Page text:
# © 2004 Goodrich, Tamassia Hash Tables1   0 1 2 3 4 451-22-0004 981-10-0002 025-61-0001.

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© 2004 Goodrich, Tamassia Hash Tables1   0 1 2 3 4 451-22-0004 981-10-0002 025-61-0001

© 2004 Goodrich, Tamassia Hash Tables2 Recall the Map ADT Map ADT methods: get(k): if the map M has an entry with key k, return its assoiciated value; else, return null put(k, v): insert entry (k, v) into the map M; if key k is not already in M, then return null; else, return old value associated with k remove(k): if the map M has an entry with key k, remove it from M and return its associated value; else, return null size(), isEmpty() keys(): return an iterator of the keys in M values(): return an iterator of the values in M

© 2004 Goodrich, Tamassia Hash Tables3 Hash Functions and Hash Tables A hash function h maps keys of a given type to integers in a fixed interval [0, N  1] Example: h(x)  x mod N is a hash function for integer keys The integer h(x) is called the hash value of key x A hash table for a given key type consists of Hash function h Array or Vector (called “table”) of size N When implementing a map with a hash table, the goal is to store item (k, o) at index i  h(k)

© 2004 Goodrich, Tamassia Hash Tables4 Example We design a hash table for a map storing entries as (SSN, Name), where SSN (social security number) is a nine-digit positive integer Our hash table uses an array of size N  10,000 and the hash function h(x)  last four digits of x     0 1 2 3 4 9997 9998 9999 … 451-22-0004 981-10-0002 200-75-9998 025-61-0001

© 2004 Goodrich, Tamassia Hash Tables5 Hash Functions A hash function is usually specified as the composition of two functions: Hash code: h 1 : keys  integers Compression function: h 2 : integers  [0, N  1] The hash code is applied first, and the compression function is applied next on the result, i.e., h(x) = h 2 (h 1 (x)) The goal of the hash function is to “disperse” the keys in a random way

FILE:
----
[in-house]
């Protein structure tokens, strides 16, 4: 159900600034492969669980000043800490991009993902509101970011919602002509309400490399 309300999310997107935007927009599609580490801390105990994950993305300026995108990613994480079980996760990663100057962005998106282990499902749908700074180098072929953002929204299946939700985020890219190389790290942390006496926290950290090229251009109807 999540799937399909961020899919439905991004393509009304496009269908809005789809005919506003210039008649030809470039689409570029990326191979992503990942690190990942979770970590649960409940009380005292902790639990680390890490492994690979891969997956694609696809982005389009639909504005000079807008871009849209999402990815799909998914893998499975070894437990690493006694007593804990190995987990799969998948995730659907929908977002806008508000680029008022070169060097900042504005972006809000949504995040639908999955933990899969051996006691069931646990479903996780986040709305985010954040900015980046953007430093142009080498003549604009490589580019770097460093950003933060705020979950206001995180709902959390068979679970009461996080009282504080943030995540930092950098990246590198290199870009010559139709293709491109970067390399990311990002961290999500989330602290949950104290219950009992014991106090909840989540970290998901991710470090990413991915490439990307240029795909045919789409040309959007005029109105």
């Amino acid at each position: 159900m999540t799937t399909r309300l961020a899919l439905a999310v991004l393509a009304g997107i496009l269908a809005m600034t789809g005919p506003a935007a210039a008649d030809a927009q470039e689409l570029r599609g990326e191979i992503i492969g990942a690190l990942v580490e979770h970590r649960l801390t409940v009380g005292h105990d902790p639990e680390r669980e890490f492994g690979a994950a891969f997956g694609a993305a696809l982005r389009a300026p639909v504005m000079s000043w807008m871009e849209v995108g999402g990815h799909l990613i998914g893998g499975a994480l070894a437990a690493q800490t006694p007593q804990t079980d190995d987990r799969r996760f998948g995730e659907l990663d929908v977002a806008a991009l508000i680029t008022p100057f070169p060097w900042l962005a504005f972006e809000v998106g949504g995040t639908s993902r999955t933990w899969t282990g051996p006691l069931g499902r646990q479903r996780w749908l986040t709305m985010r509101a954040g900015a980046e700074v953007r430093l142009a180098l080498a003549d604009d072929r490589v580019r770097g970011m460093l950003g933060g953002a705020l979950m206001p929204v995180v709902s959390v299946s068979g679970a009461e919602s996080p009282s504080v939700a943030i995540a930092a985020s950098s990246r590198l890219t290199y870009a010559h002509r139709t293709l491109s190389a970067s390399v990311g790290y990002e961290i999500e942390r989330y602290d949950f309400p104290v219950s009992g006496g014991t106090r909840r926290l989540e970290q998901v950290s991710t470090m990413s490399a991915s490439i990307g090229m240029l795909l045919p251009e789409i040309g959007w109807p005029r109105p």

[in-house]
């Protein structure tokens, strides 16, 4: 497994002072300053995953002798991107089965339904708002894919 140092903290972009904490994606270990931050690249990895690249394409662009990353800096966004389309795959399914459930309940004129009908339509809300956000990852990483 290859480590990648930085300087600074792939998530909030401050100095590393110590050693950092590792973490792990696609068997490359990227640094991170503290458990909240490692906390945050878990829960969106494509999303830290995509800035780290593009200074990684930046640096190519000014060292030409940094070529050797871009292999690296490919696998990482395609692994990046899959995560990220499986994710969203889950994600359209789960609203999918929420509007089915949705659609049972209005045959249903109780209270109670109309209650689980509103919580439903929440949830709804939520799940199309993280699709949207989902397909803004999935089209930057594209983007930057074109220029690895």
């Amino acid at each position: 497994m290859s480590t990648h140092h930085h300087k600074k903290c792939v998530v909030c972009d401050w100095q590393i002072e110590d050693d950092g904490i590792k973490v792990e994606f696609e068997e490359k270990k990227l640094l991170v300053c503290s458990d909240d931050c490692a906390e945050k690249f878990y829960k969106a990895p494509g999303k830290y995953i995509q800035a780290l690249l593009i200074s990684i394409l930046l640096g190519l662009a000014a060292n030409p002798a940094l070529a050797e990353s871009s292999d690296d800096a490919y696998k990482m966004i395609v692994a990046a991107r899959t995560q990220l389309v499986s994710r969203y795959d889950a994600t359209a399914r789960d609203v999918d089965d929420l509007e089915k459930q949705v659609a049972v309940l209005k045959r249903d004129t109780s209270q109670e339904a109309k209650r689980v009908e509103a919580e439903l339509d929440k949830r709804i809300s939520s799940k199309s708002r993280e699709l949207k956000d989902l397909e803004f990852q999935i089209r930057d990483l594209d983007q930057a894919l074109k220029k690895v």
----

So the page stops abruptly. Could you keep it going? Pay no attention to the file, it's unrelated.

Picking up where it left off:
© 2004 Goodrich, Tamassia Hash Tables6 Compression Functions Division: h 2 (y)  y mod N The size N of the hash table is usually chosen to be a prime The reason has to do with number theory… Multiply, Add and Divide (MAD): h 2 (y)  (ay  b) mod N a and b are nonnegative integers such that a mod N  0 Otherwise, every integer would map to the same value b

© 2004 Goodrich, Tamassia Hash Tables7 Collision Handling Collisions occur when different elements are mapped to the same cell Separate Chaining: let each cell in the table point to a linked list of entries that map there Separate chaining is simple, but requires additional memory outside the table    0 1 2 3 4 451-22-0004981-10-0004 025-61-0001

© 2004 Goodrich, Tamassia Hash Tables8 Map Methods with Separate Chaining used for Collisions Delegate operations to a list-based map at each cell: Algorithm get(k): Output: The value associated with the key k in the map, or null if there is no entry with key equal to k in the map return A[h(k)].get(k) {delegate the get to the list-based map at A[h(k)]} Algorithm put(k,v): Output: If there is an existing entry in our map with key equal to k, then we return its value (replacing it with v); otherwise, we return null t = A[h(k)].put(k,v) {delegate the put to the list-based map at A[h(k)]} if t = null then {k is a new key } n = n + 1 return t Algorithm remove(k): Output: The (removed) value associated with key k in the map, or null if there is no entry with key equal to k in the map t = A[h(k)].remove(k) {delegate the remove to the list-based map at A[h(k)]} if t ≠ null then {k was found} n = n - 1 return t